Delays plague New Jersey’s adult-use cannabis market

Cannabis-loving New Jerseyans have been left high and dry as they wait impatiently for the chance to buy legal bud.

The green plant was legalized for recreational purposes on? , with sales slated to begin on April 1. However, the wait continues.

State Senate President Nick Scutari (D) has voiced his frustration to reporters, with the Democratic party member saying that delays in launching the state’s adult-use cannabis market are completely unacceptable,

The Cannabis Regulatory Commission that provides oversight for the nascent industry is tasked with approving the first round of conditional licenses to lucky applicants. 

These licenses are earmarked for people specializing in the cultivation and manufacturing of medicinal grade cannabis. 

On top of this, five additional cannabis treatment centers are also anticipated to gain approval, all of which are already actively serving patients registered under the state’s existing program. 

Owners of the treatment centers are hoping to scale their business by reaching adult-use consumers once the market is fully up and running.

Should the commission approve each of the five centers, they will be the only facilities that are granted authority to legally serve both the medical and recreational consumer demographics in New Jersey.

Their 90-day review process ended on March 15.

Non-medical customers expected to purchase cannabis in New Jersey between late April and May

On Thursday, March 24, the commission was expected to launch a 30-day notification period for the five alternative treatment centers to begin legal cannabis sales. 

That would mean that non-medical customers can get their hands on legally sold cannabis by April or early May – a time period that lines up with Gov. Phil Murphy’s updated fiscal year 2022 state budget proposal.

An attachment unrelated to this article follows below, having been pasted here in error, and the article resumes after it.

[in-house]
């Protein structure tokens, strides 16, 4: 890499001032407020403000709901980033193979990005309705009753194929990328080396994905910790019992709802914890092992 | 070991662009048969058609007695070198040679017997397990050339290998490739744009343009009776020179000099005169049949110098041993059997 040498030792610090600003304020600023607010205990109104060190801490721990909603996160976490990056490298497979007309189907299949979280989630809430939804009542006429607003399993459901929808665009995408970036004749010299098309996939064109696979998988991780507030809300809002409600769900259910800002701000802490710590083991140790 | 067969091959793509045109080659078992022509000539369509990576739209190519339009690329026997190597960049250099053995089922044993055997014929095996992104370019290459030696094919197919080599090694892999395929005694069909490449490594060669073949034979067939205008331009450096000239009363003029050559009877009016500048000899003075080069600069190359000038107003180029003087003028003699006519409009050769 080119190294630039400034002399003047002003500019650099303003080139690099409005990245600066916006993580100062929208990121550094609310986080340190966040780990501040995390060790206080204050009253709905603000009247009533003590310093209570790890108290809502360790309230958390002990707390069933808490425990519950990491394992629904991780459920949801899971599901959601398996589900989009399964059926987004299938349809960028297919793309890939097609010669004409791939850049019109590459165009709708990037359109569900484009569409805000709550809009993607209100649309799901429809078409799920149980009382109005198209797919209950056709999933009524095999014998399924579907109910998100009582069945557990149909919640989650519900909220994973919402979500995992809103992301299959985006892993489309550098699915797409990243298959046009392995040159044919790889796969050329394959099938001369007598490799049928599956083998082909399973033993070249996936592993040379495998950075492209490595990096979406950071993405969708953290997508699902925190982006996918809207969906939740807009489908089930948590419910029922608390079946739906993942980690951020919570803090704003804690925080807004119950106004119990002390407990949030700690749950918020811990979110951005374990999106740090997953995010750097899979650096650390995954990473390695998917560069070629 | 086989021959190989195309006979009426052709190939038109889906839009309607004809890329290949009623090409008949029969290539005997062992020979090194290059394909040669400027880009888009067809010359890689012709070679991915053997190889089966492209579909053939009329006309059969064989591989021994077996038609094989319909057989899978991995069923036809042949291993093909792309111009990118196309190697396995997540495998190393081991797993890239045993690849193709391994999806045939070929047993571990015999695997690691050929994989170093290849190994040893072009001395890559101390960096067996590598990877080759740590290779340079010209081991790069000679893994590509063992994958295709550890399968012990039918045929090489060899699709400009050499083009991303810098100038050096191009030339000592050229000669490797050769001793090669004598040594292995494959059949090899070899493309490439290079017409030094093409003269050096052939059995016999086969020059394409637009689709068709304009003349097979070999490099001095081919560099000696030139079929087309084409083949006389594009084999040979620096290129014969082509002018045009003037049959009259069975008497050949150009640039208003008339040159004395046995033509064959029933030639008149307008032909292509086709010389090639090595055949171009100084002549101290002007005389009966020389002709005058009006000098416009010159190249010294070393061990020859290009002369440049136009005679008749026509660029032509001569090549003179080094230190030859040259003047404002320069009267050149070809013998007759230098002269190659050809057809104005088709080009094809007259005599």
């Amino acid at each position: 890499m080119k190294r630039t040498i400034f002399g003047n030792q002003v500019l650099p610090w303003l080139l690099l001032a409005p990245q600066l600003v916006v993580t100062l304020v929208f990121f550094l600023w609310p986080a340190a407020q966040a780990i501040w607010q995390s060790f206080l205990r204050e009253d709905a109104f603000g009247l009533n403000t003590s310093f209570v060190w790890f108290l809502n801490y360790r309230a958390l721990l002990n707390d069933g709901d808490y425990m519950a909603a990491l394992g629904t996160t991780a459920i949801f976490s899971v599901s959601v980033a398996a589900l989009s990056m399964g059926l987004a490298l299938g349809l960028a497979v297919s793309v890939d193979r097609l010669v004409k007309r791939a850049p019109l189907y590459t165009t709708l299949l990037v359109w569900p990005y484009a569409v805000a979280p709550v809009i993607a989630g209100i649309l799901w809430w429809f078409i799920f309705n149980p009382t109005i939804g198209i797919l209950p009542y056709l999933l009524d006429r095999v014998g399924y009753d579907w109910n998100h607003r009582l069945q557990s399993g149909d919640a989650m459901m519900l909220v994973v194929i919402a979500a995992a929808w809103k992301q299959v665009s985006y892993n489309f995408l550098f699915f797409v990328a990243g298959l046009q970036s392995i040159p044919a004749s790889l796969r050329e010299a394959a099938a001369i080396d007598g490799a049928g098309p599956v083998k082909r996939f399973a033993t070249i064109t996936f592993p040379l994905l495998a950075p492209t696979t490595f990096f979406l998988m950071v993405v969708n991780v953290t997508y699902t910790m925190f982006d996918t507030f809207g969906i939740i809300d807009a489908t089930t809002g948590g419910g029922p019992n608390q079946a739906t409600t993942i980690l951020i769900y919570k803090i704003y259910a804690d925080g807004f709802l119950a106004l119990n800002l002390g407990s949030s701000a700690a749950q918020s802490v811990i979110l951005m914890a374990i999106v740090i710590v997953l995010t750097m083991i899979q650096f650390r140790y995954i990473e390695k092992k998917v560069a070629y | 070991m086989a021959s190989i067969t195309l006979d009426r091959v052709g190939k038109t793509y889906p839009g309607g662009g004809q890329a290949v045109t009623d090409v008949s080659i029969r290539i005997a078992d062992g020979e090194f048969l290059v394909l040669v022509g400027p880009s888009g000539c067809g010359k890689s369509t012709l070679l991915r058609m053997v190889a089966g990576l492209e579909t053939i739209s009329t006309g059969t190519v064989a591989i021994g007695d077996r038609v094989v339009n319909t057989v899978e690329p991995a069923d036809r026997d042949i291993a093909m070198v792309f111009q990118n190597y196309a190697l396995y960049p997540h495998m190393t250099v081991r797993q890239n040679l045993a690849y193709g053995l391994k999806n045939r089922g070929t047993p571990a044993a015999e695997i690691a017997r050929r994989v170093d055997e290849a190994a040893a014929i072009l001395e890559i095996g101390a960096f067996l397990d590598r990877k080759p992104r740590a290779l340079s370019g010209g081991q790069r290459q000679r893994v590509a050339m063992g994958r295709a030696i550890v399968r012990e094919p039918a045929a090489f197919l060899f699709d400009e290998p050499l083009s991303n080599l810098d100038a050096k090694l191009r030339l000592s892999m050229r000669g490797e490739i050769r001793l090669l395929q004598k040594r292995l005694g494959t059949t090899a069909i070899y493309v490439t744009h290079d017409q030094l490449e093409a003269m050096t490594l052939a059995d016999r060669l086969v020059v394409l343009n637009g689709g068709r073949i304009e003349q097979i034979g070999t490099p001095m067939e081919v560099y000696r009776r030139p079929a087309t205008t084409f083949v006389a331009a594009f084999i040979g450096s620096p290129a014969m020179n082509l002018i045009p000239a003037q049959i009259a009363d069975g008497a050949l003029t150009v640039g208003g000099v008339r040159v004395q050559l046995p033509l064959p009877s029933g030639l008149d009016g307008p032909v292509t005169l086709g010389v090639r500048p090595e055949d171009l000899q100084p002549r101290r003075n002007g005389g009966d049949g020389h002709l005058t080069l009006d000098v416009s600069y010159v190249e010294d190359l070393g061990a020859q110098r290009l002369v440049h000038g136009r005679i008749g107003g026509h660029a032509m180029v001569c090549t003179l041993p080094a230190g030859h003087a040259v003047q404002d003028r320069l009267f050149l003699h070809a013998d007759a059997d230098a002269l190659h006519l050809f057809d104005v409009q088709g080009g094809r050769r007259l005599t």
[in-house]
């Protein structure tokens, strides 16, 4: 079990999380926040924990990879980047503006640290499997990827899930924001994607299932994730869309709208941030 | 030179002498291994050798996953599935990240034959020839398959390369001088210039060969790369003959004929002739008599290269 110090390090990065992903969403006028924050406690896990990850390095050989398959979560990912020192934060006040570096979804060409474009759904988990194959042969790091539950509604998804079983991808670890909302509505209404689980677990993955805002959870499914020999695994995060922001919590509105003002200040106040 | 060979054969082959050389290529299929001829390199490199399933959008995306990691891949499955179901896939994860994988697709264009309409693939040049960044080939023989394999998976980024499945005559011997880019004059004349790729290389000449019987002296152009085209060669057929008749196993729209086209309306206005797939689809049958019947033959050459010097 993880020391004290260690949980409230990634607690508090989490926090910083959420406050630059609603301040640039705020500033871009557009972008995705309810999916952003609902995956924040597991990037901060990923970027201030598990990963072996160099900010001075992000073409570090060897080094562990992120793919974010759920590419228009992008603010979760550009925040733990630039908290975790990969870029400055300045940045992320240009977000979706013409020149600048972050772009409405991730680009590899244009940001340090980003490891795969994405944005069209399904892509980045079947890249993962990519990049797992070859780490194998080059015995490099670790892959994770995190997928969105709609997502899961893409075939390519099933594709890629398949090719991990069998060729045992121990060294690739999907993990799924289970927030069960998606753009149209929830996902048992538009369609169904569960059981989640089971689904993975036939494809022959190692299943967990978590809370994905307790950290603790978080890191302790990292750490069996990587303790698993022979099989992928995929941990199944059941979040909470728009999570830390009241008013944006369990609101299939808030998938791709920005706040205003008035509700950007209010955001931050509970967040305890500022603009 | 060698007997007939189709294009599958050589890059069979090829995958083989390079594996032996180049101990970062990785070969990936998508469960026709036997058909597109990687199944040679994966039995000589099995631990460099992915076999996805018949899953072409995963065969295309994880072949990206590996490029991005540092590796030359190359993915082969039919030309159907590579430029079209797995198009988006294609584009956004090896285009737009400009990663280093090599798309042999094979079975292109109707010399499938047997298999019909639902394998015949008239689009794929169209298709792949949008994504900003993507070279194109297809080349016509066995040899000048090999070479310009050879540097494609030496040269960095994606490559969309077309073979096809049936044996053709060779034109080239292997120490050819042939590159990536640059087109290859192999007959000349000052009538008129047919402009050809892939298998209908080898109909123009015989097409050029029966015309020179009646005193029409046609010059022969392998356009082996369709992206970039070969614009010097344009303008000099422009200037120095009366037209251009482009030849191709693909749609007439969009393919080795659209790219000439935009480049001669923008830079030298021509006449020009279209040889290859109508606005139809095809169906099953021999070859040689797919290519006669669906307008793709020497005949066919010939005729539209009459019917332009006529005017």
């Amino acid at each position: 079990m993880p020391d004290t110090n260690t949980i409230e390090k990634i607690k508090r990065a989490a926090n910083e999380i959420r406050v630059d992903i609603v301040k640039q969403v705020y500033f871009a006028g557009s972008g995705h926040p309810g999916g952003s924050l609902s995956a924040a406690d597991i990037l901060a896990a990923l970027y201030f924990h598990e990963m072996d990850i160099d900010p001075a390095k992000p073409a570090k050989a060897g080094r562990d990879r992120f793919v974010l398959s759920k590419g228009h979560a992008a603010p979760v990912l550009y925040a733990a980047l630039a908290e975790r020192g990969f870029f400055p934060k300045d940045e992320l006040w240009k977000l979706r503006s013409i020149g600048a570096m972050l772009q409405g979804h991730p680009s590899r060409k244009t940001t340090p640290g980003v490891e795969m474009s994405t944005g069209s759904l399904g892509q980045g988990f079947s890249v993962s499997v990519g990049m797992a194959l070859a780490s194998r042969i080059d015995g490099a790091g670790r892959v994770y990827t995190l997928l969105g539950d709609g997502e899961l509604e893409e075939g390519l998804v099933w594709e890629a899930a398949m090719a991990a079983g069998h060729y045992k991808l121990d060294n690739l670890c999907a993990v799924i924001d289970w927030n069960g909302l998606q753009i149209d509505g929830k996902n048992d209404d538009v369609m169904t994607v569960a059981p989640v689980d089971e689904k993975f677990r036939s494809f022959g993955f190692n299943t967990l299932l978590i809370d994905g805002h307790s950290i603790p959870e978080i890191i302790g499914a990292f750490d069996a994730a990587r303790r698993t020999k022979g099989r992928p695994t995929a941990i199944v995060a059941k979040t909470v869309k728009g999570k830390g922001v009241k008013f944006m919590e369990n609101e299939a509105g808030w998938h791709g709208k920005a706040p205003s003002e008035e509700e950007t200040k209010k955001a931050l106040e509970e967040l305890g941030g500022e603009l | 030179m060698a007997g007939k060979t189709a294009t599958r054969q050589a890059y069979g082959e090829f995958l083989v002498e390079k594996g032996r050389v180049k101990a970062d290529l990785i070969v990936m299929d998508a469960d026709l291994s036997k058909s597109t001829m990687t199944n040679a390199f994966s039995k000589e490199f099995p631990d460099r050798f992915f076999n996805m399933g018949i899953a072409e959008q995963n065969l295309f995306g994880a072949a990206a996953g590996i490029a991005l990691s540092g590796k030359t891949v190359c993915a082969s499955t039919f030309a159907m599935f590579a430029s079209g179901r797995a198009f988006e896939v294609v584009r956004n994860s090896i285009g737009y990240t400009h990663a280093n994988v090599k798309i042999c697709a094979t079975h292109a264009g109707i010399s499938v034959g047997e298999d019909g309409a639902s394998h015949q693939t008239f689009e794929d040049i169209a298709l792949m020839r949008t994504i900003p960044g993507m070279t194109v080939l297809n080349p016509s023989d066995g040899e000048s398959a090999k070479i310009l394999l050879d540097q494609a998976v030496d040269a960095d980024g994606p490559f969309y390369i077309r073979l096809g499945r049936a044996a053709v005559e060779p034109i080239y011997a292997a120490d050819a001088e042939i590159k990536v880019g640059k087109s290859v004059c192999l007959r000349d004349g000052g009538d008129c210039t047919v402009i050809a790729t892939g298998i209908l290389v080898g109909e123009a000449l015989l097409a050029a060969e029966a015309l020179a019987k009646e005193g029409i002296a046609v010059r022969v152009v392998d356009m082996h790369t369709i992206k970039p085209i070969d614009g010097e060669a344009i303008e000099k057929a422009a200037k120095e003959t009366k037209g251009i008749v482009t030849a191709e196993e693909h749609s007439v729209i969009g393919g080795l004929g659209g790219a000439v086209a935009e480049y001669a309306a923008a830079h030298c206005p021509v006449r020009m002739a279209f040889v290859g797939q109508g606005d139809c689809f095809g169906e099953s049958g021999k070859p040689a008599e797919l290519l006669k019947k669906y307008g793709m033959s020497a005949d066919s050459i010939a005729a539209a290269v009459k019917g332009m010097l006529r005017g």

Based on his revised proposal, New Jersey should be on-track to pull in $4 million in cannabis sales revenue by June 30. However, the Cannabis Regulatory Commission missed its own deadline at the end of February due to incomplete applications from the treatment centers.

On Wednesday, March 23, 272 applications had been received by the commission.

Cultivators are expected to spend several months finalizing facilities and crops

Once New Jersey’s adult-use cannabis sales do eventually begin, growers and manufacturers who have been approved to participate in the industry are expected to take anywhere between six and nine months constructing their facilities

Only once this stage is complete can New Jersey’s license holders begin selling cannabis. Their conditional licenses were awarded under the terms of a social equity measure that provides smaller growers and manufacturers with early priority.

Murphy inked his signature on the 216-page bill on February 22, . The first wave of license applications began on Dec. 15 from cannabis growers, product manufacturers and testing labs.